ReaderWriterVille

Blog in progress

Category: productivity

January recap

The groundhog said six more weeks of winter, and right on schedule an Arctic blast is heading toward us. We had days of rain this week but now snow and sub-zero temperatures are on their way. Good times. In other news, while I can’t say that every day is just like the one before, they are way too similar for my liking. At least Bill Murray was eventually able to modify his behavior to escape Groundhog Day. Meanwhile, here in Missouri, the vaccine has made it to hospital staff (which is very good) but not much past that.

WORK

I been teaching my undergraduate class in hybrid format for the last two weeks. This means that some students come to class and the rest log in remotely on Zoom. I’m in a classroom that has a non-pandemic capacity of 84 and a pandemic capacity of 31. So far I’ve had four or five students show up in person out of the 29 total in the class. I may get more, although probably not this week, what with the cold snap. But even having a handful makes it feel a bit more like a normal class. I am not good yet at managing the balance between the two groups, although we’ve had some stretches where people from both sites are talking. I’ll get back on our Teaching & Learning Center’s website and see if they have tips I haven’t thought of yet. It’s a work in progress, and it’s tiring, but it is so nice to be back in the classroom. And the mask isn’t nearly as inhibiting as I thought it would be; I have frequently forgotten I’m wearing it.

We have had several department meetings, none of them particularly enjoyable. We did revive our longest-running seminar as a Zoom meeting this week, and that worked well. It was lovely to see everyone again, and the paper was good, with excellent analysis from the discussant and equally insightful questions from the rest of the participants. Scholarship occurred!

Papers are being revised for resubmission to journals. Grant proposals are being written.

READING/WATCHING/LISTENING

I finished one novel and part of a second in January. That was it. It’s the least I’ve read in years, probably more than a decade. I wanted to read, I wasn’t having reader’s block, I just didn’t have the time. The one book I did complete was excellent: Penelope Fitzgerald’s novel about BBC people during the early years of WWII and the Blitz: Human Voices. It follows the fortunes of a handful of producers, assistants, and voice talent over the course of a few months. It’s very episodic with not much plot to speak of. People come and go, they experience love, career events, and sorrows. She drops the reader into the setting without explanation and you have to navigate any number of acronyms and jargon, but I just went with the flow.

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2021

It did seem at times as if 2020 was never going to end, but I guess it had to one way or another. I haven’t blogged since September and I’m of two minds about blogging regularly (mostly thinking no, but never say never). But it felt weird not to do some kind of year-end post. So here I am again. Hello!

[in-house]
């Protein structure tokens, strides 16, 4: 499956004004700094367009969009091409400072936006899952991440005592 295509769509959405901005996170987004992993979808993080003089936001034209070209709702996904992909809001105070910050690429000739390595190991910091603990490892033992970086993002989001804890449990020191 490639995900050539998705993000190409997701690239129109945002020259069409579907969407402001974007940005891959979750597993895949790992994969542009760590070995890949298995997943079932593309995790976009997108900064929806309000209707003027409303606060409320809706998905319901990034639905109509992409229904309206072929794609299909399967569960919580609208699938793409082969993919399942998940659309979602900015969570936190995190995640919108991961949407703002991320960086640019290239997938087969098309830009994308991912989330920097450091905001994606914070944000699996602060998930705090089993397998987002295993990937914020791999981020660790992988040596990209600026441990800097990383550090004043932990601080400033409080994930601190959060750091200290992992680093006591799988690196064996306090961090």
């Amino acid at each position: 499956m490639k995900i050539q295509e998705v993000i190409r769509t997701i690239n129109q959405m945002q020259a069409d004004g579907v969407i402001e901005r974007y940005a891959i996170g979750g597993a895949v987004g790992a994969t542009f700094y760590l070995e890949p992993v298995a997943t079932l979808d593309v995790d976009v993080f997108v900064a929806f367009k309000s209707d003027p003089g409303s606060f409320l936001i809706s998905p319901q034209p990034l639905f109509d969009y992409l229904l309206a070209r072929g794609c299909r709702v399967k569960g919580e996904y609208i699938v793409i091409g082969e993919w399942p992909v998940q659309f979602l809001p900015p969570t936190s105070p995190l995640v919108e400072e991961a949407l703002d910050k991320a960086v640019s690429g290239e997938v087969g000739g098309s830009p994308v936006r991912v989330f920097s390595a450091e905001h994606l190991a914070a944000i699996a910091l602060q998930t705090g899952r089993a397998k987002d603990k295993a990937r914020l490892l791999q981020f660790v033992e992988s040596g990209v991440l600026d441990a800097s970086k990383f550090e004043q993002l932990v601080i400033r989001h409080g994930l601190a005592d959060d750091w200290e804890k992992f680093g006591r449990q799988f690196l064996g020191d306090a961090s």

Reading

I read 54 books in 2020, which is considerably fewer than in recent years, but not bad considering the circumstances. I read most in literary fiction, then mysteries, then SFF, then finally romance. The romance genre and I have finally broken up for good, or at least for the foreseeable future. It’s been coming, as you’ve no doubt noticed. I’ve enjoyed going back to mysteries, mixing new authors with old favorites. And my classic novel readings have been rewarding.

I’ve basically given up challenges and reading awards lists; I mostly ignored the Booker lists (both international and English-language) and not much on my favorite Goldsmith’s longlist appealed this year. I also just didn’t have the headspace for challenging books unless I knew in advance I wanted to read them. I kept up my focus on translated novels and found some gems in Korean and Japanese fiction. And early in the year (it really was still in 2020) I read the most recent Javier Cercas.

I read a lot from my TBR, with half of the 54 coming from that. I cancelled library holds and/or sent back requested books unread. I have a handful on hold for this winter, but they’re familiar authors. I was one of the few people who seemed to like and value reading the Don Delillo novella, The Silence. Yes, it was a lesser Delillo in some ways but it also speaks so much to our current conditions, or at least it did to me.

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Weeknote 7

Happy March! We were granted another sunny weekend with temperatures in the 50s. February did not feel nearly as long as endless January, but it didn’t fly by, either. But I think we are out of the bitter cold days, finally.

WORK

It’s grading time! Papers in Privacy and an exam in Political Protest. I am blessed with excellent graduate assistants, though, so I am very fortunate. And I have a couple of guest lecturers in protest, so I am easing into spring break. I’m on a law school panel about the Hong Kong protests this week, and there are a couple of committees for which I have to do some work, but otherwise it’s pretty quiet. Now that I’m not part of the governance apparatus for my department I can actually catch my breath and do things I want to do.

READING/WATCHING/LISTENING

On Sirius’s recommendation we also started watching the British TV series Vera, starring Brenda Blethyn, and were immediately hooked. The show is based on a series by Ann Cleeves and is set in northern England (the Angel of the North appears in the opening credit sequence). Vera is the stereotypical gruff loner detective but gender-switched. She doesn’t like children, has few friends, drinks, and is devoted to her job. But she cares deeply about the people around her, she just can’t/won’t show it. Blethyn is just as good as you’d expect. She plays the role with warmth and depth, and I love that she’s not playing her as the more common tough-as-nails type. There are several season so we have plenty of episodes to look forward to.